Jump to Navigation
Jump to Content

Central Valley Chrysler Jeep v. Goldstene

ELR Citation: 37 ELR 20309
Nos. No. CV F 04-6663, 529 F. Supp. 2d 1151/(E.D. Cal., 12/11/2007)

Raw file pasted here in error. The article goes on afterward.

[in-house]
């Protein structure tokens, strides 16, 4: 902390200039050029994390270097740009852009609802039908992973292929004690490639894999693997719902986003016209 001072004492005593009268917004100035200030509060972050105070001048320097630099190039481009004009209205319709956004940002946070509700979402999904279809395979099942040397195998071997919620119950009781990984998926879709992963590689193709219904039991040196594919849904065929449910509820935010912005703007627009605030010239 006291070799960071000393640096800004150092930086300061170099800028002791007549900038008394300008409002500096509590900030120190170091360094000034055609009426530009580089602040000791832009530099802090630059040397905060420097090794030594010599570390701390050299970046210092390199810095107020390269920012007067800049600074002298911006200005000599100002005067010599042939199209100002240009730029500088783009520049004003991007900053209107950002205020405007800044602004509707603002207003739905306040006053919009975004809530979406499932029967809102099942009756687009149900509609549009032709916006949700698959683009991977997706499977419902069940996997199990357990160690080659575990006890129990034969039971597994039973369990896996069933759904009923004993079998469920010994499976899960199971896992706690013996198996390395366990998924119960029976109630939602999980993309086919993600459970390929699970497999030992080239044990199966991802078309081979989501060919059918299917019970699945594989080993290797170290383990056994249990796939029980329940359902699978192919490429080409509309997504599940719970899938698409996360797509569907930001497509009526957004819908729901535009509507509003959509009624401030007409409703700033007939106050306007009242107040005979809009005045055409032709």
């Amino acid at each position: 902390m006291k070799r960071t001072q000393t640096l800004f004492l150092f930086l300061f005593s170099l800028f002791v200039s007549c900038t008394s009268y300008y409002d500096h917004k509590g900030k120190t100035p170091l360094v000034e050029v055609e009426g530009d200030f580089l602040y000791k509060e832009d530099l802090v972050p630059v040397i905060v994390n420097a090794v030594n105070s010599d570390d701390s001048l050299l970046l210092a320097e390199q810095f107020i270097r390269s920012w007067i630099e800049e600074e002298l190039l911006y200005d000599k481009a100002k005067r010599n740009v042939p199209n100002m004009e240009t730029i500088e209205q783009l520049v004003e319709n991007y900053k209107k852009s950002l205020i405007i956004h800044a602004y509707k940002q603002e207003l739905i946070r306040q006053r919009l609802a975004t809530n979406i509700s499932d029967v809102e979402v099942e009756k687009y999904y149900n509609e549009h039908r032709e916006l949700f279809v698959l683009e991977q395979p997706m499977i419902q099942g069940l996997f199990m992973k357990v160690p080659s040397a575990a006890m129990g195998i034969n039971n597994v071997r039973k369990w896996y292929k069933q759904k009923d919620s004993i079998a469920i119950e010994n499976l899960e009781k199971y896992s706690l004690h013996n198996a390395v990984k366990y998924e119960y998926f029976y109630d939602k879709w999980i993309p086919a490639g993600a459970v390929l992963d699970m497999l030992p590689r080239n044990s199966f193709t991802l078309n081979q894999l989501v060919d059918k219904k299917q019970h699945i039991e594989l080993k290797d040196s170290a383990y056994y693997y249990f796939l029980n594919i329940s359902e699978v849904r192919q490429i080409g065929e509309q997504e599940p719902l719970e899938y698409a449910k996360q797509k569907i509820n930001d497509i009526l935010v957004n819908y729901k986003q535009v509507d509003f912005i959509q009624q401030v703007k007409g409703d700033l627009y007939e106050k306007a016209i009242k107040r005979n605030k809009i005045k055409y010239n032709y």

A federal district court upheld California’s authority to regulate greenhouse gas emissions from motor vehicles, rejecting an industry association's challenge based on the preemptive effect of both the Energy Policy and Conservation Act (EPCA) and federal foreign policy. Where the U.S. Environmental Protection Agency (EPA) regulations under the Clean Air Act (CAA) incidentally require greater fuel efficiency than that required by the National Highway Traffic Safety Administration (NHTSA) pursuant to the EPCA, such overlap does not preclude EPA from promulgating emissions control regulations. Where a regulation promulgated by California is granted a waiver of preemption under §209 of the CAA, it becomes a "law of the Government" under the EPCA and must be considered by NHTSA in setting fuel economy standards. The EPCA does not invalidate the California regulations through either express or conflict preemption, and there is not sufficient evidence to support a claim of foreign policy preemption. The court's analysis does not consider the extent to which California’s standards are "federalized" when approved by EPA as set forth by the Vermont federal district court in Green Mountain Chrysler Plymouth, but describes the approach as an alternative ground for upholding California’s regulations.